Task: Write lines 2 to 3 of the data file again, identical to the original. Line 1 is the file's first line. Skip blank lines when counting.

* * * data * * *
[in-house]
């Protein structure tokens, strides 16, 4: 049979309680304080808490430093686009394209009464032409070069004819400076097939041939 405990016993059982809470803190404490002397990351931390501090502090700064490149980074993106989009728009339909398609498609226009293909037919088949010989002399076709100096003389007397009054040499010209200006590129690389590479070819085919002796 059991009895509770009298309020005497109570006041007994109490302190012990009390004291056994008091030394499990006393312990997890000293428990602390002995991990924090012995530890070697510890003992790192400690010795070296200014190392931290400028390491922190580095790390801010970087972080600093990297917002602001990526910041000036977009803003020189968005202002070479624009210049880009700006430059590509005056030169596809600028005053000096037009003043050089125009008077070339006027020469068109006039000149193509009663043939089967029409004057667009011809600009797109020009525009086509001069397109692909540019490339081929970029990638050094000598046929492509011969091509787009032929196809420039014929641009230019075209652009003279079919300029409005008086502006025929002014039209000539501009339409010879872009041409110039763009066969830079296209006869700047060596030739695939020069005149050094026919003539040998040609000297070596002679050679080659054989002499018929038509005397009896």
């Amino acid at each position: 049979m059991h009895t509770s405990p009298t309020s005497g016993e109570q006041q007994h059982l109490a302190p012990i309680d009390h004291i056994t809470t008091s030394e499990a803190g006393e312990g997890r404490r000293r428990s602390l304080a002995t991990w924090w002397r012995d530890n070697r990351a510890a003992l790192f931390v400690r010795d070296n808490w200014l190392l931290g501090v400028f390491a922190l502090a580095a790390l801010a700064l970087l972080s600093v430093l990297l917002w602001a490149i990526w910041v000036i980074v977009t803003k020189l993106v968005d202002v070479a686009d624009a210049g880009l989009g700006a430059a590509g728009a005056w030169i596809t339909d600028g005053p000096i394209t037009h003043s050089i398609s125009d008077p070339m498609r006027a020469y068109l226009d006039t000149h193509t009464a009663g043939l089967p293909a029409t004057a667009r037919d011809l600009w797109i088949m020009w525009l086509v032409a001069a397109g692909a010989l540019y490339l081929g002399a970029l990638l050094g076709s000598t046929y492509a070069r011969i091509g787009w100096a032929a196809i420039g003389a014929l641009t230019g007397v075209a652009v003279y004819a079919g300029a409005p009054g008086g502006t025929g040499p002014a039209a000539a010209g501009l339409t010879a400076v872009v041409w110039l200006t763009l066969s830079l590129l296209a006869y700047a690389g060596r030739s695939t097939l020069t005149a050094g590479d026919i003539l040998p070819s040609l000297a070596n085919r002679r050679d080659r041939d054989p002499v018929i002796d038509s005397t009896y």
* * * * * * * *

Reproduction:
């Protein structure tokens, strides 16, 4: 049979309680304080808490430093686009394209009464032409070069004819400076097939041939 405990016993059982809470803190404490002397990351931390501090502090700064490149980074993106989009728009339909398609498609226009293909037919088949010989002399076709100096003389007397009054040499010209200006590129690389590479070819085919002796 059991009895509770009298309020005497109570006041007994109490302190012990009390004291056994008091030394499990006393312990997890000293428990602390002995991990924090012995530890070697510890003992790192400690010795070296200014190392931290400028390491922190580095790390801010970087972080600093990297917002602001990526910041000036977009803003020189968005202002070479624009210049880009700006430059590509005056030169596809600028005053000096037009003043050089125009008077070339006027020469068109006039000149193509009663043939089967029409004057667009011809600009797109020009525009086509001069397109692909540019490339081929970029990638050094000598046929492509011969091509787009032929196809420039014929641009230019075209652009003279079919300029409005008086502006025929002014039209000539501009339409010879872009041409110039763009066969830079296209006869700047060596030739695939020069005149050094026919003539040998040609000297070596002679050679080659054989002499018929038509005397009896």
């Amino acid at each position: 049979m059991h009895t509770s405990p009298t309020s005497g016993e109570q006041q007994h059982l109490a302190p012990i309680d009390h004291i056994t809470t008091s030394e499990a803190g006393e312990g997890r404490r000293r428990s602390l304080a002995t991990w924090w002397r012995d530890n070697r990351a510890a003992l790192f931390v400690r010795d070296n808490w200014l190392l931290g501090v400028f390491a922190l502090a580095a790390l801010a700064l970087l972080s600093v430093l990297l917002w602001a490149i990526w910041v000036i980074v977009t803003k020189l993106v968005d202002v070479a686009d624009a210049g880009l989009g700006a430059a590509g728009a005056w030169i596809t339909d600028g005053p000096i394209t037009h003043s050089i398609s125009d008077p070339m498609r006027a020469y068109l226009d006039t000149h193509t009464a009663g043939l089967p293909a029409t004057a667009r037919d011809l600009w797109i088949m020009w525009l086509v032409a001069a397109g692909a010989l540019y490339l081929g002399a970029l990638l050094g076709s000598t046929y492509a070069r011969i091509g787009w100096a032929a196809i420039g003389a014929l641009t230019g007397v075209a652009v003279y004819a079919g300029a409005p009054g008086g502006t025929g040499p002014a039209a000539a010209g501009l339409t010879a400076v872009v041409w110039l200006t763009l066969s830079l590129l296209a006869y700047a690389g060596r030739s695939t097939l020069t005149a050094g590479d026919i003539l040998p070819s040609l000297a070596n085919r002679r050679d080659r041939d054989p002499v018929i002796d038509s005397t009896y």